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From just a few minutes ago – a white-throated sparrow, which I had spotted a few times before but never formally observed or ID’d. This is the year when sparrows will stop being a mystery!

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I saw! Congrats!

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My friend in Iowa broke her ankle, so I went to stay with her a while and be helpful during her recovery. I arrived to subfreezing temperatures and snow on the ground – very difficult for me having lived most recently in the Bay Area. Through her window, I saw this little one:


The species isn’t a lifer – fox squirrels are introduced in the Bay Area, and I have seen the nominate subspecies in Georgia – but this subspecies, Sciurus niger rufiventer, the western fox squirrel, is new to me.

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Nice find! Congrats!

Finally found one of the more elusive stereums in NA!

https://www.inaturalist.org/observations/142869946

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Okay, here we are. Two days away from my six-month iNat membership point, and despite my misgivings about the seasonal end of all things tiny out there, I’ve had more luck than I thought I would with extending my sightings!

In fact, just a few days ago, I spotted this on an oak tree trunk:

Looks like a UFW (unidentified flower weevil). I’m still trying to ID it, but it was a thrill to find something still moving about after a snowfall, and a very frosty week out there.

Oh, and now I’m working my way into winter birds, since I’ve got a new zoom cam.

The common merganser I’ve spotted enough times, but this was the first one I was able to get a decent shot of.

I’m feeling a bit better about facing the season of bleakness. What’s that saying? Life goes on? It sure does.

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The winter is natures way of reminding us to relax.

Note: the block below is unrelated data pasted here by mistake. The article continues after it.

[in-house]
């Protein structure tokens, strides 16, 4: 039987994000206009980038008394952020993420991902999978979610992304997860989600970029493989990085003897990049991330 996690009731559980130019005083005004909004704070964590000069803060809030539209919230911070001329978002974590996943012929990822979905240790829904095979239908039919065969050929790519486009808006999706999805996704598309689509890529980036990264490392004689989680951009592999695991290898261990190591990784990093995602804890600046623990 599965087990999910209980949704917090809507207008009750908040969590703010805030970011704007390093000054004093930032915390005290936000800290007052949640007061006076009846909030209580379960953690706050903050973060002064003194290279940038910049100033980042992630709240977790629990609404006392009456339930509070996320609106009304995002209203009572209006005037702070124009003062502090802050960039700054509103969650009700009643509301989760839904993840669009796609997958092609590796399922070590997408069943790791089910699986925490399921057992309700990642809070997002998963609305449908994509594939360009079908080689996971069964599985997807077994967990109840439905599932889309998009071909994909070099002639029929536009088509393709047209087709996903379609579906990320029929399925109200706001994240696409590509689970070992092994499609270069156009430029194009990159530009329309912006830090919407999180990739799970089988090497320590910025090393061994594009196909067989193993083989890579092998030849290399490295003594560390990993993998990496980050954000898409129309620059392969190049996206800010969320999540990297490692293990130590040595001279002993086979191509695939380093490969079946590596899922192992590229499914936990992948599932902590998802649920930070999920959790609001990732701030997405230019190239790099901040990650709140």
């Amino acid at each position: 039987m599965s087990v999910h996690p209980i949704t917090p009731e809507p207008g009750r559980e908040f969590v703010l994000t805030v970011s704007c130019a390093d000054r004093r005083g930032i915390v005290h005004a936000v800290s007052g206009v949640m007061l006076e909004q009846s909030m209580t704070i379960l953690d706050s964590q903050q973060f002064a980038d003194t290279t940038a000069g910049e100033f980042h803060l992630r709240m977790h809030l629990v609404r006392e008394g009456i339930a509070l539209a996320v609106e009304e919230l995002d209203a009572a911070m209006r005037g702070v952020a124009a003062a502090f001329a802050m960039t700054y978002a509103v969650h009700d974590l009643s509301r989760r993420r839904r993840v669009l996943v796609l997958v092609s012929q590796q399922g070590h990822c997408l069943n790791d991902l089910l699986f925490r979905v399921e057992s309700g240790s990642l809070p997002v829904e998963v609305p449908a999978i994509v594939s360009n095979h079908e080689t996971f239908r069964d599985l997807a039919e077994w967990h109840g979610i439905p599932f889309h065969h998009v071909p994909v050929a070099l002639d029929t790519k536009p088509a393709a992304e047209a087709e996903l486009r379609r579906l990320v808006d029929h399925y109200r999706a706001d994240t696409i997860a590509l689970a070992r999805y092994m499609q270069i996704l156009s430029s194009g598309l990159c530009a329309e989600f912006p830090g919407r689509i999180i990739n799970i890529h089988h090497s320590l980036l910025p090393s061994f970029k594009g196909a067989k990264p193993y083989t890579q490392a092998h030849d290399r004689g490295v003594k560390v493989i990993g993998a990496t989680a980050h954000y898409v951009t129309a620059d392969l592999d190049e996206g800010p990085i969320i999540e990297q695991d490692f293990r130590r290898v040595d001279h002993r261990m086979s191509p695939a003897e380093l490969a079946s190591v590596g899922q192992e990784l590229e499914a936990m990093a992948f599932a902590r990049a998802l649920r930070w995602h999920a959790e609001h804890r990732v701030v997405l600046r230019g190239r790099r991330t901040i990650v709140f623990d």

We busy ourselves with work and holiday chaos, consumerism, parties.

But its okay to pause. Its good to take a break and relax, hole up for a bit. Winter is nature gently reminding us of this :)

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I might take issue with the use of ‘gentle’, but otherwise, yes. (Being Canadian, I think of it as more than just a ‘pause’ though. We are God’s Frozen People.)

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Hahaha fair enough.
I grew up in Michigan so i kinda get it. I adore snow but not for 6 months! Now in Alabama, if it snows the world shuts down and we can enjoy it: and freak people out that we can yes, drive on it :joy:

Maybe start tracking? Snow is good fun for tracks.

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While diving today, I found this Spotted Moray


This Whitespotted Filefish was another favorite from today

…and my least favorite lifer today LOL was this highly invasive lionfish

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Equatorial Antpitta

heard extremely close (<5m away) after we parked our vehicle last weekend.

Recorded multiple audio samples confirming species.

Heard at least 2 more, so sick.

There’s only one more antpitta in the region we haven’t observed!